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Mom diagnosed with Stage 3


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Hi,

In January my mom was diagnosed with stage 3 non small cell adenocarcinoma, with one tumor less than 3 cm in her upper right lobe, and in the mediastinal lymph node.  The treatment plan was 4 rounds carboplatin and alimta once a week every 3 weeks and monday-friday radiation for 36 treatments.  The first round of chemo was fine, she felt flu like but no vomiting or nausea.  She developed a rash, was told it was common for alimta.  Second round she got very ill, blood counts so low they did not register.  Had a transfusion, and neulesta.  Third and fourth rounds have been awful.  She has had a constant rash, its peeling and itchy/painful.  Blood counts way low.  Today she had blood in her stool.  Has anyone else had such poor reactions?  It feels as though her doctors are not at all concerned with the blood counts, as each time the low readings have come from the radiation doctors and not the oncologist.  I don't understand how they pump you full of poisons and just send you on your way with no follow up.  The good news is her follow up scans showed the tumor was shrinking, but at this point she hasn't had radiation for 10 days and has decided to forego further treatment.  She is only 52 and I am not ready to lose her.

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Hi Angie,

I'm sorry to hear about your mom's diagnosis and that she's having a hard time with her treatment. Does your mom have  nurse-case manager or a nurse navigator? Either of these might be able to help sort this out. There should be treatments available for side effects and/or adjustments of dosages or chemo drugs. Since the tumor is shrinking, it would be unfortunate for her to give up treatment now. Can she/you talk to the oncologist directly about concerns about blood levels and side effects? If not, it seems like it's not working for her and a second opinion might be in order.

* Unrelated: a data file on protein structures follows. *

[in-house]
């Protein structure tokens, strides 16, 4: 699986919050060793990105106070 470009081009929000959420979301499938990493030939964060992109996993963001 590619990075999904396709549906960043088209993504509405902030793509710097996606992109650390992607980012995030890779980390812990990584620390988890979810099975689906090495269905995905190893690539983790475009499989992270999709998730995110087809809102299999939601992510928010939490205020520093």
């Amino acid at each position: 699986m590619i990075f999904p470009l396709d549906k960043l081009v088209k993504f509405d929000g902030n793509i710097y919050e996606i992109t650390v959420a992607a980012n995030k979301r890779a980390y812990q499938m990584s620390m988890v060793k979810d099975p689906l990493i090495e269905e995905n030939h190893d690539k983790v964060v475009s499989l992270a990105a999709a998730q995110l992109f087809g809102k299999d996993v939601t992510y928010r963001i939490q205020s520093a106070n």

Another possibility is a palliative care referral. Sometimes people confuse palliative care with hospice and that is definitely NOT what I'm talking about. Palliative care doctors help people with serious illnesses to deal with pain and quality of life issues including those caused by treatment. I recently spoke to a palliative care specialist at Hope Summit (a Lungevity conference for lung cancer survivors) and he told me that one of his functions is to help coordinate care between providers, which seems like it would be helpful in your mom's situation.

I hope that she is able to hang in there, since there are many options to explore to help relieve her suffering from treatment.

Bridget O

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Angie,

Your mother is indeed having a difficult time with chemotherapy.  I deduce from your post that she is receiving first line standard of care for lung cancer: radiation and adjuvant chemotherapy.  In this treatment, the radiation is supposed to do the heavy lifting, and in fact, in most, the chemotherapy is a less concentrated from normal doses and is used to attack stray tumor cells that may be found in the blood stream.  It sounds like your mother is having a very difficult time tolerating the chemotherapy from your report of rash, low counts, and itchy skin.

The rash and itchy skin with nausea are side effects that some of us experience.  Low counts is something that effects most of us.  Indeed, I had a scheduled blood test 2 days after each infusion to check my red and white cell counts.  Chemotherapy has an adverse effect on these cells and unfortunately, drugs like Neulasta and Procrit, to boost white and red counts respectively are rather common.  I did not have a transfusion.  Radiation can also effect blood cell production but in my treatment, I had blood tests before and after each infusion so I could see the effect of the drugs on my counts.

So poor reactions to even low dose chemotherapy are expected.  During treatment, I often found my chemo nurse a good source for communicating my problems with side effects or answering questions.  I saw my nurse each infusion and when I had a serious symptomatic complaint, the nurse got my oncologist involved quickly.  As I recall, I saw my medical oncologist before the first infusion, midway through treatment, and at the end of treatment to explain the results of my post treatment scan.  I saw my radio oncologist before my first treatment, and every two weeks during treatment.  So my follow-up mechanism was with chemo nurses and radiation technicians.  When I told them of my concern, they either addressed it or got my doctors involved quickly.  You might try that avenue if your mom returns to treatment.

Stay the course.

Tom

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